How listening to people with learning disabilities can improve services

Sharon discusses NICE’s learning disabilities guideline and how organisations can work to improve local services

Sharon Jeffreys improvement manager for the Mental Health Intensive Support Team, NHS Improvement

In my former role as a lead commissioner on behalf of four Clinical Commissioning Groups (CCGs) in Lincolnshire, we achieved dramatic improvements to our services through our joint efforts with the provider and social care commissioners to listen to people in the area.

To get better insight into what our community needed we sent out letters to people who were using services to get their thoughts. We also set-up a number of events so they could meet face-to-face with representatives from local NHS groups, social services and care providers. The insights we gained helped us design services that currently meet the needs of the people who rely on them.

We looked at our resources and budgets as a whole, and used available national guidance and our local knowledge, to decide what the priorities should be across health and social care.

Our efforts were rewarded, hospital admissions reduced considerably. Only two admissions took place in the first 12 months of the new model and 100% of people referred to the new Community Home Assessment and Treatment Service are now contacted within a day and triaged within four hours.

This type of approach is what NICE is calling for in its guideline on improving service delivery for people with learning disabilities. It focuses on three aspects: how organisations can work together to commission the right services; the effective delivery of community services; and ensuring each person and their family are supported

The guideline advocates specialist support for children, young people and adults with learning disabilities and behaviour that challenges. It says this type of care – to ensure people’s needs are understood and met, could help prevent long stays in hospital and residential care.

Involving people with a lived experience of a learning disability in our local commissioning decisions was crucial to our success. Health and social care professionals should use the opportunity to pool resources and work collectively to support people and their families, ensuring they get the right care at the right time.

Sharon Jeffreys, former chief commissioning manager for Mental Health, Learning Disabilities and Autism, South West Lincolnshire Clinical Commissioning Group
Tags: learning disabilities, NICE guideline, impoving care, care commissioners

Blog comments

  • Real lives and challenges faced by people with intellectual disabilities in the medication use process.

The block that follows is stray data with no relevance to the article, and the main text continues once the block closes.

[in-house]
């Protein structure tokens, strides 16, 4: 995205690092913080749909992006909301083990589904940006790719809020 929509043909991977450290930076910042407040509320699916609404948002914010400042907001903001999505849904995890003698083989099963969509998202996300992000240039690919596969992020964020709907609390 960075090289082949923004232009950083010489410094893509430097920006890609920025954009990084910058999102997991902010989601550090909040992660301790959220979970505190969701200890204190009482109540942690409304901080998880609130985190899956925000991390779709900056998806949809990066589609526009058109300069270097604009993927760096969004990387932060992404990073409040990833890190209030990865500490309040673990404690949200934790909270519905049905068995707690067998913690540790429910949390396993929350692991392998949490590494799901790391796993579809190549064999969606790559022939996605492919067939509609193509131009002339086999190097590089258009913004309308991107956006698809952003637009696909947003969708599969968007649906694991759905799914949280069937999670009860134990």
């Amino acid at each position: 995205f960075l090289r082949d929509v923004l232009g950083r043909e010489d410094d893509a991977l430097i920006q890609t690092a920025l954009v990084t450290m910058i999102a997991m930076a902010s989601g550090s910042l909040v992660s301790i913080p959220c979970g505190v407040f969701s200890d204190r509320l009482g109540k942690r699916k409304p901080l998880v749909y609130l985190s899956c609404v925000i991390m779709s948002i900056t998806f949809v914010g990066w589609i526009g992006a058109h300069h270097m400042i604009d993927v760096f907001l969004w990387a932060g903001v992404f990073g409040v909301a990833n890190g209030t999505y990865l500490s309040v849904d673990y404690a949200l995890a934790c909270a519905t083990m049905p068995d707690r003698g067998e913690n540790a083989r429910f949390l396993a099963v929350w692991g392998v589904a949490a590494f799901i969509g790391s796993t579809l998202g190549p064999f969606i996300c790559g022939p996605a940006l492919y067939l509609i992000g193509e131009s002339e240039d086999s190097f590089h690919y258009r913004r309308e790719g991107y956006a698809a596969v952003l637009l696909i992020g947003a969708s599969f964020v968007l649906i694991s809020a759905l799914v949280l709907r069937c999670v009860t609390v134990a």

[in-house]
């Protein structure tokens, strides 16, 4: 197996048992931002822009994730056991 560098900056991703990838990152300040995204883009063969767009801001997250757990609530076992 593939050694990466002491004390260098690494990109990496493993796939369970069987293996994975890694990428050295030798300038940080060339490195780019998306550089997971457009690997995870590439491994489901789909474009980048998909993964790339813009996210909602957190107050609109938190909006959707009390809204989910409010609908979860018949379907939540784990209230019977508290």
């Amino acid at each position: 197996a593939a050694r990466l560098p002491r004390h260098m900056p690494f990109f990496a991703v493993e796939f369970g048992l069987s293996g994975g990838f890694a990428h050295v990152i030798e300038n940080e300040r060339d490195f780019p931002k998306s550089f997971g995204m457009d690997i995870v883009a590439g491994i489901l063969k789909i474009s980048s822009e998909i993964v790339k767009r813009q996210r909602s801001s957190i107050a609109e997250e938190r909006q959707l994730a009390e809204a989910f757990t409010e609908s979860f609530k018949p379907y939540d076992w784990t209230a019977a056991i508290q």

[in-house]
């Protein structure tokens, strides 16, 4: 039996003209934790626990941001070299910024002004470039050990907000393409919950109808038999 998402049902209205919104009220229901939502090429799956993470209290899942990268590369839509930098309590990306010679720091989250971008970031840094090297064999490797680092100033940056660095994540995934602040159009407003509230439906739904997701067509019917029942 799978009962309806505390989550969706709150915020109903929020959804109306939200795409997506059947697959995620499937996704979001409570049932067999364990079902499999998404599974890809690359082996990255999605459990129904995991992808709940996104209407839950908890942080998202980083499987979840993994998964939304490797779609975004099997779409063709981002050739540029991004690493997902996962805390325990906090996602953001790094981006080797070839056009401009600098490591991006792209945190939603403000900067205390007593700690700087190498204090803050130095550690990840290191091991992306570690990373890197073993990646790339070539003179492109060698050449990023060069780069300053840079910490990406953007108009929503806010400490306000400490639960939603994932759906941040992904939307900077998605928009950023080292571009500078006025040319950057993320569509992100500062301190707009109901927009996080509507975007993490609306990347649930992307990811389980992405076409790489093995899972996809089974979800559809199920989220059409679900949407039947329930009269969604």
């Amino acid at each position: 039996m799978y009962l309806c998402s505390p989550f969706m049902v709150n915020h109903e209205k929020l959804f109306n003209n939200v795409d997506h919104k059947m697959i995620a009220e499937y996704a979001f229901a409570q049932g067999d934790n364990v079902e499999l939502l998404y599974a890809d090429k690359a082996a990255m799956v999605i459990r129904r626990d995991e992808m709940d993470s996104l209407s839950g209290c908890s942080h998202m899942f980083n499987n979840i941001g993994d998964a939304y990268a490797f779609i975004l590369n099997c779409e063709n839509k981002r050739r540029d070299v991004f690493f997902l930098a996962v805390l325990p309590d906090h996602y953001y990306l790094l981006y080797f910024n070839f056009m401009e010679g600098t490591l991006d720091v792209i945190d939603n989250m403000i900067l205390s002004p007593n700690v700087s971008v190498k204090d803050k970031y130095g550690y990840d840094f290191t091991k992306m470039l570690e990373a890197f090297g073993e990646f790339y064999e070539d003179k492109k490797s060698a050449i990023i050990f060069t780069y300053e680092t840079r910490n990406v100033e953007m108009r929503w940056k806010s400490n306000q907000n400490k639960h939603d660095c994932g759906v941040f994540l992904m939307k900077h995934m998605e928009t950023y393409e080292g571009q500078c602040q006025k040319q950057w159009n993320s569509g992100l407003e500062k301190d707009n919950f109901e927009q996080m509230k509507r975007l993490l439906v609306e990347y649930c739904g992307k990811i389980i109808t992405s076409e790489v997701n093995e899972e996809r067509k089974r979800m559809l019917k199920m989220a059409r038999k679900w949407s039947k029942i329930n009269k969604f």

Medication use is the main therapeutic intervention in the population with intellectual/learning disabilities. I am a pharmacist who interviewed six people with intellectual disabilities to understand what they knew about medications and the medication use process. Two people had diabetes. My research showed that health care professionals do not always understand the complexity of the tasks they ask people with intellectual disabilities and / or their carers to do (1). Monitoring blood glucose levels, administering insulin, storing insulin safely, self administering medication from a monitored dosage system, monitoring dietary intake etc. are all challenges for a person with intellectual disabilities and diabetes. We need to listen to these ‘experts by experience’.
    Services providers and clinicians such as pharmacists may fail to adequately address communication issues and to understand the complex social networks on which people with intellectual disabilities often rely. When there is little understanding of the social networks and communication difficulties in the vulnerable population with intellectual disabilities, mainstream services can have difficulty in instituting successful treatment and management packages. Listening to ‘real life’ stories is important.

    (1). Flood, B. and Henman, M. C. (2015), Case study: hidden complexity of medicines use: information provided by a person with intellectual disability and diabetes to a pharmacist. Br J Learn Disabil, 43: 234-242. doi:10.1111/bld.12121

  • Hi Sharon, this sounds like a really important project. As a case study showing involvement in action, this film that we made for the Point of Care Foundation shows Leicester Partnership NHS Trust's improvement work using co-design with people with learning disabilities. Especially useful for anyone who hasn't had the opportunity to talk directly to people with learning disabilities about how they feel about the services they use, as it brings their perspective to life, but it also highlights what the Trust changed as a result: Best of luck with the guideline.

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